| #1 (permalink) Mon Jun 09, 2014 9:13 am (Reading) sociobiology of temite and rhesus macaques
|When the same parameters and quantitative theory
are used to analyze both termite colonies and troops
of rhesus macaques, we will have a unified science of
sociobiology. I have been increasingly impressed with the
functional similarities between insect and vertebrate
societies and less so with the structural differences that
seem, at first glance, to constitute such an immense gulf
between them. Consider termites and macaques. Both
form cooperative groups that occupy territories. In both
kinds of society there is a well-marked division of labor.
Members of both groups communicate to each other
hunger, alarm, hostility, caste status or rank, and
reproductive status. From the specialist‘s point of view,
this comparison may at first seem facile—or worse. But it
is out of such deliberate oversimplification that the
beginnings of a general theory are made. (134 words)
12. Which of the following best summarizes the
author‘s main point?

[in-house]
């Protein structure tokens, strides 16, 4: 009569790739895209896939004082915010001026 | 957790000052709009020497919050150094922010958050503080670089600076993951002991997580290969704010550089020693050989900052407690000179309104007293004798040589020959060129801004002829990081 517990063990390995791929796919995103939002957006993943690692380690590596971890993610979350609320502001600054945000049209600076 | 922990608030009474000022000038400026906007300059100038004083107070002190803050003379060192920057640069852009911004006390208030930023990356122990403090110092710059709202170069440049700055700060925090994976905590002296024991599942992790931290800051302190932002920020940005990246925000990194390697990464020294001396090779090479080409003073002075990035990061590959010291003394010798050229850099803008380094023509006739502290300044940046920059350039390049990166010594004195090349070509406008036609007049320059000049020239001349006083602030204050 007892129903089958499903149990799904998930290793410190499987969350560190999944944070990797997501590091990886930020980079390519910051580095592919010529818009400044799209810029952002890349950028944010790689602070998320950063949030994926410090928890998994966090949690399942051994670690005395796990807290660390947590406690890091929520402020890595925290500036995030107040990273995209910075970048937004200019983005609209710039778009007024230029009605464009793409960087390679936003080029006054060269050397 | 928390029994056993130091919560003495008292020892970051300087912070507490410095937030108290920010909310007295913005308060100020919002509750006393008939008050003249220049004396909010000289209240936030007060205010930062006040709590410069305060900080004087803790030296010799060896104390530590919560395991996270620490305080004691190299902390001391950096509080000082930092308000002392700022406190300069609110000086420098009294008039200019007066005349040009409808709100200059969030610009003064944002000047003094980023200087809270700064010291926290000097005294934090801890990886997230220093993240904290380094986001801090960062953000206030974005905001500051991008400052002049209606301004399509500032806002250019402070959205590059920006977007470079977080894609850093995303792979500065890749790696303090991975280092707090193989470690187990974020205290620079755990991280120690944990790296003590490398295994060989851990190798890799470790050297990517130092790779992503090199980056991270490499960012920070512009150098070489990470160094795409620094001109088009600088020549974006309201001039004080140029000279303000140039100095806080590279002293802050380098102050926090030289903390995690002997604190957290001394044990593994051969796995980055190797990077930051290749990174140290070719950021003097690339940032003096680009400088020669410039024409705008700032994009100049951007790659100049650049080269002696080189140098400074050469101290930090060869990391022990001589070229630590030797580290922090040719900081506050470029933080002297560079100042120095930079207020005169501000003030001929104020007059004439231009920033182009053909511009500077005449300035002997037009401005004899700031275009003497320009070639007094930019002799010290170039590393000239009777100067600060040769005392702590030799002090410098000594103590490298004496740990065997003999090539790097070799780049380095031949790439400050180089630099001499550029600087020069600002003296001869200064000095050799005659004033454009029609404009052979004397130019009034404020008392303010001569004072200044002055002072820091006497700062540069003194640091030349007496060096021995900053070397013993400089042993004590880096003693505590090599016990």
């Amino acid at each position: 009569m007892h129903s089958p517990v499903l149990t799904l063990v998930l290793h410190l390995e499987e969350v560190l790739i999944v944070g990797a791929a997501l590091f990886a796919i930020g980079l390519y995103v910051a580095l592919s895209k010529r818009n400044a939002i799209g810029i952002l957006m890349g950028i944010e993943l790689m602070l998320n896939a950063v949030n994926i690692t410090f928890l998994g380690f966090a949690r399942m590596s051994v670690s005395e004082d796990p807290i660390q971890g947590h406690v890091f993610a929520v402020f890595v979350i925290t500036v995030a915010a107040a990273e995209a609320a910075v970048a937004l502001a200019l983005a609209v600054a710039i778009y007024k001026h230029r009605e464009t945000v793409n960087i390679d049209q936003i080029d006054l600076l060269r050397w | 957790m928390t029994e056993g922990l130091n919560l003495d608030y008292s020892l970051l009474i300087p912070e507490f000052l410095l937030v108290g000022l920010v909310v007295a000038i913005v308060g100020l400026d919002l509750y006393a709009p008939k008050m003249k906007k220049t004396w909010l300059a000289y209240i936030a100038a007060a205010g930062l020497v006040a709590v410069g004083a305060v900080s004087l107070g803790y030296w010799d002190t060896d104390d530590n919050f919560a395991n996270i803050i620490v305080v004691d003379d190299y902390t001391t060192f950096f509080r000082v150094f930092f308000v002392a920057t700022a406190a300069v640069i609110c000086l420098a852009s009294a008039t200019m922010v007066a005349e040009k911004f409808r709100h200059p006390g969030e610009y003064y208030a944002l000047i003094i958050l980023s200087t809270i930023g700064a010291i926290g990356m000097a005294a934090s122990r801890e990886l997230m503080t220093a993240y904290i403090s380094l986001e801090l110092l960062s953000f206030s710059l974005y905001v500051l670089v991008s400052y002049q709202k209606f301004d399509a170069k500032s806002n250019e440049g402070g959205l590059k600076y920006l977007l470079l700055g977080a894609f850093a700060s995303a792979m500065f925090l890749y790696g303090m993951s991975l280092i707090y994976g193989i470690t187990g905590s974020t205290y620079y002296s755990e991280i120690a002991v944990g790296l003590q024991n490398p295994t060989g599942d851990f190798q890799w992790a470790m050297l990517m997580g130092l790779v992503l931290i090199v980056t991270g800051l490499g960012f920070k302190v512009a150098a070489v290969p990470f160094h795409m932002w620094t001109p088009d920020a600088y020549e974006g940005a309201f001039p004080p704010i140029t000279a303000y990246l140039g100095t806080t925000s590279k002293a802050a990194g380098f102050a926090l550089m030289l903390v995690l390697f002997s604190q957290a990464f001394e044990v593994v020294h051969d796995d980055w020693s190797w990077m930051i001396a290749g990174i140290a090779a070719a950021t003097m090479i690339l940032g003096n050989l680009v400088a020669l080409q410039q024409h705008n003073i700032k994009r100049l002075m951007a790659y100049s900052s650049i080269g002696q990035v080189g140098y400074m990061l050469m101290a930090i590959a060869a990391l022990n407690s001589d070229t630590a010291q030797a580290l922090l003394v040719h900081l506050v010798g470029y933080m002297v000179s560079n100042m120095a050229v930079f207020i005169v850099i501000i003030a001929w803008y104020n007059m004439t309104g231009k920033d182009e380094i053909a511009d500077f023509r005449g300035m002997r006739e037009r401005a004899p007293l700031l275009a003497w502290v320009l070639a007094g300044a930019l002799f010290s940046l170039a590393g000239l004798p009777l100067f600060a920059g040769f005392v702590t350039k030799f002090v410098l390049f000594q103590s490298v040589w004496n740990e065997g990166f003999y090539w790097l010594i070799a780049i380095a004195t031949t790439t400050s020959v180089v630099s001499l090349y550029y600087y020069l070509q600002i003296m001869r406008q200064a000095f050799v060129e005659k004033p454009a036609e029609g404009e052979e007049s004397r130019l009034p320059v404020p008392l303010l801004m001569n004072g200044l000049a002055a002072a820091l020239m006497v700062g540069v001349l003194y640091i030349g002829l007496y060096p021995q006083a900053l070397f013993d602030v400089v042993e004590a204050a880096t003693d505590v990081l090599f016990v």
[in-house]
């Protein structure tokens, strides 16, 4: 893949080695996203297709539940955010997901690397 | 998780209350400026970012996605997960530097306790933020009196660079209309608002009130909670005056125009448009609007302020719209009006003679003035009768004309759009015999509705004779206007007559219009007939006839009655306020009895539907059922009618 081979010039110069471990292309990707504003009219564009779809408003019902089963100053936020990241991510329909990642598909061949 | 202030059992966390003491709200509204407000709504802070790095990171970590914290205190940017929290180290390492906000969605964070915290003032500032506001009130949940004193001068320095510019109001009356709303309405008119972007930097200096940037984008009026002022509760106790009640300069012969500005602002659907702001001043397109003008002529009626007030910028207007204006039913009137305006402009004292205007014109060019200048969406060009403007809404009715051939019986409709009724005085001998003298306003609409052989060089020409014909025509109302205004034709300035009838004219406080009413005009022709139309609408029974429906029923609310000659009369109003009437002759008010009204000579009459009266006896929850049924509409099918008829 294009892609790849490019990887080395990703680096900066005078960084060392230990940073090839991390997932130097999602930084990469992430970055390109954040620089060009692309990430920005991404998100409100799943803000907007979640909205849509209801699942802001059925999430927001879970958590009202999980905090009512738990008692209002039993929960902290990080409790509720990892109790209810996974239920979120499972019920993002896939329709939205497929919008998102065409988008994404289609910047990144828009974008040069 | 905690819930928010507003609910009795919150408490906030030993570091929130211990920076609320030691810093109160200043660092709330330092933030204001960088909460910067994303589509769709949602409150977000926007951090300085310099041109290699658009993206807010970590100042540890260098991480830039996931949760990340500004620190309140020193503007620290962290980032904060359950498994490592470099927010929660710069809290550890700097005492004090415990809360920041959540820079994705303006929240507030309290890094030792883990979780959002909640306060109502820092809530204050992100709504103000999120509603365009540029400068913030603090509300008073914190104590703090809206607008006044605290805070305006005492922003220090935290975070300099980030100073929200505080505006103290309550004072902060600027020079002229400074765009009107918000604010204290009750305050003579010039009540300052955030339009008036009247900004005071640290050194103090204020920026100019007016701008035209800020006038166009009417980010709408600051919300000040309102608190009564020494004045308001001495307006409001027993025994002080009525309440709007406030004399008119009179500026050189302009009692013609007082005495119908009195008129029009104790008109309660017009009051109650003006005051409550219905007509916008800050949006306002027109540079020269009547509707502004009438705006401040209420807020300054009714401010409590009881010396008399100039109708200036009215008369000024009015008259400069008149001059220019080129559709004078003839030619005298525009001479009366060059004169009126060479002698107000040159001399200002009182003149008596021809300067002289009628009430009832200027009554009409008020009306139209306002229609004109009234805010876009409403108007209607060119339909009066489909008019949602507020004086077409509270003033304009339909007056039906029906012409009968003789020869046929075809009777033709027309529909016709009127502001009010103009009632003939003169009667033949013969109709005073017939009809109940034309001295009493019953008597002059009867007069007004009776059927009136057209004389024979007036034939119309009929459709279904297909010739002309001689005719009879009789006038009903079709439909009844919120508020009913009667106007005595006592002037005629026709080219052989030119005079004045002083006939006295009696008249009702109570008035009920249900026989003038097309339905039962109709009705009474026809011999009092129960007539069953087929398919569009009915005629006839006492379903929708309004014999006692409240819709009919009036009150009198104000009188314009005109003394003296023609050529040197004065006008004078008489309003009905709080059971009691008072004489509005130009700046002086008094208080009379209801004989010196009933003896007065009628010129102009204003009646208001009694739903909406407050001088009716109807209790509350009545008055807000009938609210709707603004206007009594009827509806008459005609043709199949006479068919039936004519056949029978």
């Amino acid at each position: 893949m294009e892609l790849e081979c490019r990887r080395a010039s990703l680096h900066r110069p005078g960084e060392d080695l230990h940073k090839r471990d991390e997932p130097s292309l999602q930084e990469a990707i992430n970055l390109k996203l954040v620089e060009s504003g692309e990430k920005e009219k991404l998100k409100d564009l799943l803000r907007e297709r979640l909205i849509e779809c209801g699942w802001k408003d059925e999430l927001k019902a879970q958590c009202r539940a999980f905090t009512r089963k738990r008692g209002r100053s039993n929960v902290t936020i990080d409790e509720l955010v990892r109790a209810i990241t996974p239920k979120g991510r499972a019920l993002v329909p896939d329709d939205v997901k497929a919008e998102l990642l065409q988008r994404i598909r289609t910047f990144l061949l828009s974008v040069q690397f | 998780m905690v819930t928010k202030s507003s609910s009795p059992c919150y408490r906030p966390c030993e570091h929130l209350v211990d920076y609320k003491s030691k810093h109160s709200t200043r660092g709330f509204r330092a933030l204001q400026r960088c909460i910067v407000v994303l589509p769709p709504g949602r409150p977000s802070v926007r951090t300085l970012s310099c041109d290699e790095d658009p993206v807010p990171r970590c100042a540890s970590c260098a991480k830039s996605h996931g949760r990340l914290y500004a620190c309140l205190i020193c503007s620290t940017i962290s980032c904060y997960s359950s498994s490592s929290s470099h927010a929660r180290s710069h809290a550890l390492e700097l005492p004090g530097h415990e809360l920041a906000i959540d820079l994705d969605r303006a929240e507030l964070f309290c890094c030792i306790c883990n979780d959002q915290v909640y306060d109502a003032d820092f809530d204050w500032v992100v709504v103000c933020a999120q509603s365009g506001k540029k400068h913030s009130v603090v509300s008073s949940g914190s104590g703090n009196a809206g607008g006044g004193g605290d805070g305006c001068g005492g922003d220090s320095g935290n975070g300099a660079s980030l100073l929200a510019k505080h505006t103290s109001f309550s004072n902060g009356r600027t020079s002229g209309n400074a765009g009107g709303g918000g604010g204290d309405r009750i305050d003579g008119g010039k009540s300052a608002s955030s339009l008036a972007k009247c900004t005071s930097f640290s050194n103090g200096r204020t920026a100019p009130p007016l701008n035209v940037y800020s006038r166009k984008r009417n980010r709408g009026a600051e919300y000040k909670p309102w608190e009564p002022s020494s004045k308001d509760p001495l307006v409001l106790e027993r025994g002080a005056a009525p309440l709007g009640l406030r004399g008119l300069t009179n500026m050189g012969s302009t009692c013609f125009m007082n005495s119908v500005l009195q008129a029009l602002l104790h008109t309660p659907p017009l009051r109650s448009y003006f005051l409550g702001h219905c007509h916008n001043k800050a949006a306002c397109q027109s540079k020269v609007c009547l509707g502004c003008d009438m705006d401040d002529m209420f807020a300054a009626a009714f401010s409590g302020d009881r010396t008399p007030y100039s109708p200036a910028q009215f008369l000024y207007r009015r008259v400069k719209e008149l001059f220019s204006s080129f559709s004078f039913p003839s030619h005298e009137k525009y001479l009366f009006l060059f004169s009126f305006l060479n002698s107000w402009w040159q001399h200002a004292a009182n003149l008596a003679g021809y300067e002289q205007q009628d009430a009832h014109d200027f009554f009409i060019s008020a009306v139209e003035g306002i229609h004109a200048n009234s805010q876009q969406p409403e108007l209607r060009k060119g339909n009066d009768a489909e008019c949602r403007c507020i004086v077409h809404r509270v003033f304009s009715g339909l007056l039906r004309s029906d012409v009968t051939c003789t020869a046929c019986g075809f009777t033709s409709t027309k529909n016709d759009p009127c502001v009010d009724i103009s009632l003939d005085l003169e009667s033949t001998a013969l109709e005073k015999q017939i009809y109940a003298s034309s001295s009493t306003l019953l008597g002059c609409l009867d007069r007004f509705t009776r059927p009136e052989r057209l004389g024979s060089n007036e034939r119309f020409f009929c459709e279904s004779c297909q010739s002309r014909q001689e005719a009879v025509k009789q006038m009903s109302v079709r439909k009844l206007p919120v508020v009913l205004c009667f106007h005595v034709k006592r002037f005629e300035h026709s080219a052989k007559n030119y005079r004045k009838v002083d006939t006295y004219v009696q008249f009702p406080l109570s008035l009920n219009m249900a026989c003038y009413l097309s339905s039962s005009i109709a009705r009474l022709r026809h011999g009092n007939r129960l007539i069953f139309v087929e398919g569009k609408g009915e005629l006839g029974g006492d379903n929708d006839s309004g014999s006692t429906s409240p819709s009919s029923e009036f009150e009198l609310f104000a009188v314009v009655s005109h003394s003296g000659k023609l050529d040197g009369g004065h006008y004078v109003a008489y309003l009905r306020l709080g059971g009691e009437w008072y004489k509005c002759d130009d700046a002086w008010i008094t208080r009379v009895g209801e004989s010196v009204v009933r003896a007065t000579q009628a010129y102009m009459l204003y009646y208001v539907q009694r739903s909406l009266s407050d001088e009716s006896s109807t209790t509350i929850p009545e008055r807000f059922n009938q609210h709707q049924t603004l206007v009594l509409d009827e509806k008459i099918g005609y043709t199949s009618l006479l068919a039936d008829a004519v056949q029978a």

(A) Oversimplified comparisons of animal
societies could diminish the likelihood of
developing a unified science of
(B) Understanding the ways in which animals as
different as termites and rhesus macaques
resemble each other requires train in
both biology and sociology.
(C) Most animals organize themselves into
societies that exhibit patterns of group
behavior similar to those of human
(D) Animals as different as termites and rhesus
macaques follow certain similar and
predictable patterns of behavior.
(E) A study of the similarities between insect
and vertebrate societies could provide the
basis for a unified science of sociobiology.
The choice D and E looks alike, and the correct one is E. what's the point that distinguishes them? thanks.
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Joined: 10 Mar 2014